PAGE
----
How Perfect Stocks Morph Into Lemons

TheStreet.com

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It's funny how strongly the tape can color your thinking. I had the CEOs of three terrific companies on "Mad Money" Tuesday night, and each firm, in its own way, is problematic at this moment -- but none would be in a more hospitable environment.

First there's Salesforce.com CRM , which just signed a deal to buy ExactTarget ET , the premier digital marketing company, for $2.5 billion. That's a 53% premium to ExactTarget's closing price the day before, but this is a company that definitely complements Salesforce's existing business.

Sure enough, the market viewed that purchase as a huge overpay -- plus, Barron's came out with a very negative article about what would happen if Salesforce had to replace its stock-based compensation with cash. That all shook the stock to its core, even despite the company's guide-up in its earnings report just last week. It didn't matter that SAP SAP and IBM IBM had both been rumored to be buyers, and that this would have been a setback for ExactTarget, which has partnered with Salesforce in many situations. Didn't matter that ExactTarget has almost nothing overseas, and that Salesforce can plug ExactTarget's best-in-class technology into its huge foreign network.

What mattered was that Salesforce.com -- with its 30% growth rate and terrific operating cash flow -- was now down 20%, trading like a broken growth stock, because it failed to beat and raised huge as it has done so many other times.

Or let's take Radian RDN , the mortgage insurer. Here's a company that's a gigantic beneficiary of the housing revival: Many of the so-called bad contracts it had written on homes before the crash are now coming back to life, which is no doubt leading to reversals of reserves. As the losing policies roll off, they're being replaced by new business of considerable size, given that Radian is now the biggest player and home sales are picking up. Radian is setting up for a gigantic 2014.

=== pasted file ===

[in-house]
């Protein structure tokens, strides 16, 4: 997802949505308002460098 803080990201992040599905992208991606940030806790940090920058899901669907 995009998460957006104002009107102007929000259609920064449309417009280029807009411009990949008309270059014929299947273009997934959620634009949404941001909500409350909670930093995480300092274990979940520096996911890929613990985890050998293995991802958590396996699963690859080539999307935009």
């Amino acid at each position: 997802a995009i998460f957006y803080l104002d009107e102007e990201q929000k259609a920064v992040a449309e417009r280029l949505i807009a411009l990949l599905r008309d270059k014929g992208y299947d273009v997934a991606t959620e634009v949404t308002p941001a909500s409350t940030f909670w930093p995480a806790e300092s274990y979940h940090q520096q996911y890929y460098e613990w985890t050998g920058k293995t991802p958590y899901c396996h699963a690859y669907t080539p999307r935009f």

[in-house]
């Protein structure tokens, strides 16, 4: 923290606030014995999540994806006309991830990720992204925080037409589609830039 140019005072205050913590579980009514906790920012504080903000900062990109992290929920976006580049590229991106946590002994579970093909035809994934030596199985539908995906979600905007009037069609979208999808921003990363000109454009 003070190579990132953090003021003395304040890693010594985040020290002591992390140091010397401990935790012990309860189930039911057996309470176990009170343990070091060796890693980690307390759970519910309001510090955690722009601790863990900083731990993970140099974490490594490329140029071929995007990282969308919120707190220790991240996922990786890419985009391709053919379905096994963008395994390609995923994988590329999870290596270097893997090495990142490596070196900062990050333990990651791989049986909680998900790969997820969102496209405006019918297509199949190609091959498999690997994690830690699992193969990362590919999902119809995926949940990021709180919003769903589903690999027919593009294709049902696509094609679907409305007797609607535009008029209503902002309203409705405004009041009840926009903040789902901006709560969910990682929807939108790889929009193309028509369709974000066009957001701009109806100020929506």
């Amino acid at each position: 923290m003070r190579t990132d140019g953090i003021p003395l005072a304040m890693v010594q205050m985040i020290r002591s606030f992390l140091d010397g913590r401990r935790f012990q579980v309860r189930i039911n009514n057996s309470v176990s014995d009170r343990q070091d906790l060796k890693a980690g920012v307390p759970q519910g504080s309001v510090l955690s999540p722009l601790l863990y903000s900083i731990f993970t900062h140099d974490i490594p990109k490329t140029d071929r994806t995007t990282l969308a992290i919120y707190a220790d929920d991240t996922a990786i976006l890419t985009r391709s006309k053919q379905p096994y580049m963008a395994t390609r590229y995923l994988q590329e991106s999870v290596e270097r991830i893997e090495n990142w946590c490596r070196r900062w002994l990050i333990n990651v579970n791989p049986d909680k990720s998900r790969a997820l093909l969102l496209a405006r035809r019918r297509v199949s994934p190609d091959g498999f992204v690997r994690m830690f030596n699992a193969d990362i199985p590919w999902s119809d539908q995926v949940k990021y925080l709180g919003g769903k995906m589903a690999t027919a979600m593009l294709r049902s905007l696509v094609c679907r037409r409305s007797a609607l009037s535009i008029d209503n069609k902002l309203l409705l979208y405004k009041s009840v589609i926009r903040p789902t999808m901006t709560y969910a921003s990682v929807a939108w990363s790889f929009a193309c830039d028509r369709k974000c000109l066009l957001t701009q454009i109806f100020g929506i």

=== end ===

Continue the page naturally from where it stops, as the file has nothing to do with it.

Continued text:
But mortgage rates have ticked up, and that's enough to frighten away the buyers. That's despite the fact that the company just took a look at May and said it was the best month ever, while CEO S.A. Ibrahim has noticed no decline in home-buying because of the rate back-up. So Radian just looks like a stock that's run up huge and is ahead of the fundamentals, even as the fundamentals are literally improving by the day because the bad business regularly rolls off.

Then there's AMN Healthcare Services AHS , a $600 million company that's a one-stop shop for all of the staffing needs for hospitals -- a terrific story that should get better with age as we go into Obamacare and more and more people become elderly because of the nation's changing demographics. This is a terrific little company that's the largest in its industry with a very bright CEO, Susan Salka, and an even brighter future.

Many businesses will be challenged by Obamacare, but hospitals are not one of them -- and when they need doctors or nurses and don't want to put them on full staff, they will call AMN Healthcare. I found myself wondering why this stock's market capitalization is only at $600 million, as this company's total addressable market is huge and it's recognized as best in class in the industry.

But then I thought about it and recognized that, with a tougher market, no big mutual fund is going to want to get trapped in a junior growth stock with no place to go if things go wrong. Stocks like AMN are magic-carpet rides until they become roach motels when the tape morphs from glorious to toxic.

Salesforce.com, a cloud play; Radian, a housing play; and AMN, a healthcare play: These stocks were all perfect just a few weeks ago. Now they're facing challenges as the buyers reassess their commitments and sellers ring the register.

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